5 Lessons Change Managers Can Learn From the Springboks
We use many rugby terms as Change Managers. We’re agile like Cheslin Kolbe. We enter scrums to achieve project goals. We Sprint when we need to. While we might not be giant, sweaty – sometimes bloody – rugby players like the Springboks, we have another thing in common: A need to win. We’re not competing for a glorified beer glass – but we want to complete a change project to the best of our ability; to close it off as a ‘win.’ Change Managers might not need to worry about cauliflower ears, but we can learn a lot from the Springboks’ journey to World Cup victory.
1. Meet an offense with a solid defense
One of the main reasons for the Springboks’ victory was that their defense was unassailable. When meeting our defenders, the English looked more like pigeons flying into windows: crashing into our defenders and then crumpling into a heap. In classic warfare, once the defense has been breached, the attack has all but won the battle, which is why it was essential that the Springboks formed that unbreakable wall of muscle and bone. In this way, South Africa’s defence became an attack.
Change Managers sometimes need to approach obstacles in the same way. On almost all projects, something (or someone) will take aim at you, your team or the project itself. And if the attack is constant, it becomes harder to defend against it. It’s important that, like the Springboks, you hold the line with confidence.
2. Bind. Set
The most obvious comparisons between the Springboks is when it comes to an Agile project management approach. If you’re using this methodology, you’ll be familiar with Scrums and Scrum Masters. South Africa dominated the English scrum which led to up to five penalties as a result. This should give you an indication of how effective a good scrum can be.
Even if you’re not following an Agile approach, you can apply a scrum mentality to your projects: Back your team, put your heads together and resist pressure, take advantage of opportunities and keep pushing even if things get messy.
The game that South Africa played in the final was different to the game they’d been playing before. England prepared to meet the kicking game that the Springboks had displayed in earlier rounds, but an unexpected switch in tactics – playing a running game – caught England off guard.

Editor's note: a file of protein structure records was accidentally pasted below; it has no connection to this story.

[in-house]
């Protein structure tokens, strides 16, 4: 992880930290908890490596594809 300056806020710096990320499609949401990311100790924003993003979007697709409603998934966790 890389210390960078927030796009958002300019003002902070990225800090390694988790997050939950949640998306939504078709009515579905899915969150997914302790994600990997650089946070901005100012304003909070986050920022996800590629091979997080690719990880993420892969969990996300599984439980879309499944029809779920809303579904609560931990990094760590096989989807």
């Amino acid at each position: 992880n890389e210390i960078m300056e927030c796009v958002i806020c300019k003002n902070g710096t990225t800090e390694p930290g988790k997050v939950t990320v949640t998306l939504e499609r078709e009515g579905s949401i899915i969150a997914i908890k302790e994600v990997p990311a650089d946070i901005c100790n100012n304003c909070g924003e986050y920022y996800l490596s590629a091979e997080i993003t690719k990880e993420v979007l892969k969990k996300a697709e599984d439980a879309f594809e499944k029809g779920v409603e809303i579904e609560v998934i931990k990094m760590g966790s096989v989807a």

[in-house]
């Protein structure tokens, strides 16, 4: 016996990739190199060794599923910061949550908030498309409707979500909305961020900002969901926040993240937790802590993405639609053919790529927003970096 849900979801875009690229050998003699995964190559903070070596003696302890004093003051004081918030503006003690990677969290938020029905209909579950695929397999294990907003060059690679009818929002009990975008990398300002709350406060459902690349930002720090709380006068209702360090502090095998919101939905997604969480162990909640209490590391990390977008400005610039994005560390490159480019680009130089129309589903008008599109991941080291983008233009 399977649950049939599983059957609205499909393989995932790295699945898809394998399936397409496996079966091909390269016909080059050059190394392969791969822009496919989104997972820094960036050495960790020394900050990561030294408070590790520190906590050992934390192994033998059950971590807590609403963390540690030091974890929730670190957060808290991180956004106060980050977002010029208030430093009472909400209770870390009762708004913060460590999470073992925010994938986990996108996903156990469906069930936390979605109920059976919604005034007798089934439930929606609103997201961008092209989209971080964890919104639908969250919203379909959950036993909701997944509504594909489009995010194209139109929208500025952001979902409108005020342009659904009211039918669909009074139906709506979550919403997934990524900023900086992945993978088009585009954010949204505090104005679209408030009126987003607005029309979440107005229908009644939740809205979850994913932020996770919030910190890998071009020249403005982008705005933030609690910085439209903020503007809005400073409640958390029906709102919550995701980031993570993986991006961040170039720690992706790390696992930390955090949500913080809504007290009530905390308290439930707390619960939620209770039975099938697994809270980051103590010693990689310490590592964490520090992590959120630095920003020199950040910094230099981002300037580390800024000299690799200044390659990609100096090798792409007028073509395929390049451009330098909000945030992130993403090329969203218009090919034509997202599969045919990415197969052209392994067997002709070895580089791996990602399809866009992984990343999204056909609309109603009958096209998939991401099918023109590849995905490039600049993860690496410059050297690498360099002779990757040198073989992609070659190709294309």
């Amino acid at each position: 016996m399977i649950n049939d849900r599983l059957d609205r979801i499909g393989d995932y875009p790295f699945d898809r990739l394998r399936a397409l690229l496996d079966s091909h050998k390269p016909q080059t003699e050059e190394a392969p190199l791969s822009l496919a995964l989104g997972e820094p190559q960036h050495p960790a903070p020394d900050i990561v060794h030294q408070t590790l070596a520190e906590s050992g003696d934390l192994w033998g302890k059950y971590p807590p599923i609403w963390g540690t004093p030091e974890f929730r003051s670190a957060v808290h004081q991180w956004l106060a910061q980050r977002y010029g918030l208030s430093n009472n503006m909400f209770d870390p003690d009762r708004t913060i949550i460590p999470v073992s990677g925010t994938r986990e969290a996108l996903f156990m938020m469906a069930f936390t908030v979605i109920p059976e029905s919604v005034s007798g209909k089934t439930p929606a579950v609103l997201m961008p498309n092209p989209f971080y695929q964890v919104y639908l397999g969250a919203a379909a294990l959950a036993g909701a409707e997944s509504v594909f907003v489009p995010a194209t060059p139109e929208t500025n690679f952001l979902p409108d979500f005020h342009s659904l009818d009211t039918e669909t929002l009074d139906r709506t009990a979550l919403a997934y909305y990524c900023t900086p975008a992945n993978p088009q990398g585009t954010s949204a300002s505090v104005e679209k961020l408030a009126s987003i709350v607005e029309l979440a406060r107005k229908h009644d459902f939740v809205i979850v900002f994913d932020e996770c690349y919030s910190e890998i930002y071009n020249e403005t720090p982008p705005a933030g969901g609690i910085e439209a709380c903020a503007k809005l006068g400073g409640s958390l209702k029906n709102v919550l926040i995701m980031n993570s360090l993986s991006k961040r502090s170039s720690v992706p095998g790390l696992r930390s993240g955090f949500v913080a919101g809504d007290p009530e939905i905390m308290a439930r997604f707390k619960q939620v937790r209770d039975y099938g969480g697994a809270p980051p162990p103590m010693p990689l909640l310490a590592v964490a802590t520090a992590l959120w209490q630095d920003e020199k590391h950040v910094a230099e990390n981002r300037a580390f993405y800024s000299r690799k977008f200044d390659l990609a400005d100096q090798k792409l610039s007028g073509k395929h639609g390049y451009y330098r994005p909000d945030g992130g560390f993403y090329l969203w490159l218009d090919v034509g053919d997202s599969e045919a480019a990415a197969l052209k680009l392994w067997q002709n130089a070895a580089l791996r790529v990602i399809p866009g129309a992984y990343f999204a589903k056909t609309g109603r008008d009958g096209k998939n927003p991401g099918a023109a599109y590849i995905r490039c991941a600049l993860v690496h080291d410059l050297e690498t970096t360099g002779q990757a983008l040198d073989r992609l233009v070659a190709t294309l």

The first important lesson here is that to meet an objective, sometimes you need to switch it up. The second is that once you have, to believe in your new strategy and stick with it until you’ve met your goal. And there’s something you can learn from England here too: Be prepared for things to change unexpectedly. We’re Change Managers, but that doesn’t mean we don’t fall into the same trap England did.
4. Put time into talent
We’ve already mentioned how South Africa’s defense played an essential role in their victory – and this is attributed to the team’s defense coach Jacques Nienaber. He started as a physiotherapist for the Cheetahs. Rassie Erasmus recognised his talent and nurtured it taking him with to work alongside him with the Stormers and with Munster.
Talent doesn’t always come from where you’d expect it to. On every project it’s important to keep an open mind because it could come from anywhere. And those individuals, like Nienaber, are frequently the key to a project’s success.
5. Show up when it matters
It must be frustrating to be a Protea at the moment because, while the Springboks are being praised for performing under pressure, the Proteas are notorious for being ‘chokers.’ The key here is that there is no flawless path to victory – there are always setbacks. In rugby, setbacks are also known as “All Blacks.” Despite losing to New Zealand, the Springboks kept moving towards their goal without holding on to their loss.
As Change Managers, we encounter showstoppers, resistance, delays and problems in most projects. They’re called Springboks because they’re agile and ‘spring’ with energy – away from danger. We should try to do the same.
BONUS: Have a trick up your sleeve
After their victory, Faf De Klerk spoke about how, even though they had a very specific strategy to stick to, they were encouraged to – when possible – apply out the box thinking and take action that was unique to each player. Each team member has a ‘circus act’ that they bring to the field and these can be the difference between playing it too safe and making something special happen. As a Change Manager, recognise what your circus act is – that thing that’s intrinsic to you alone – and use it to your advantage.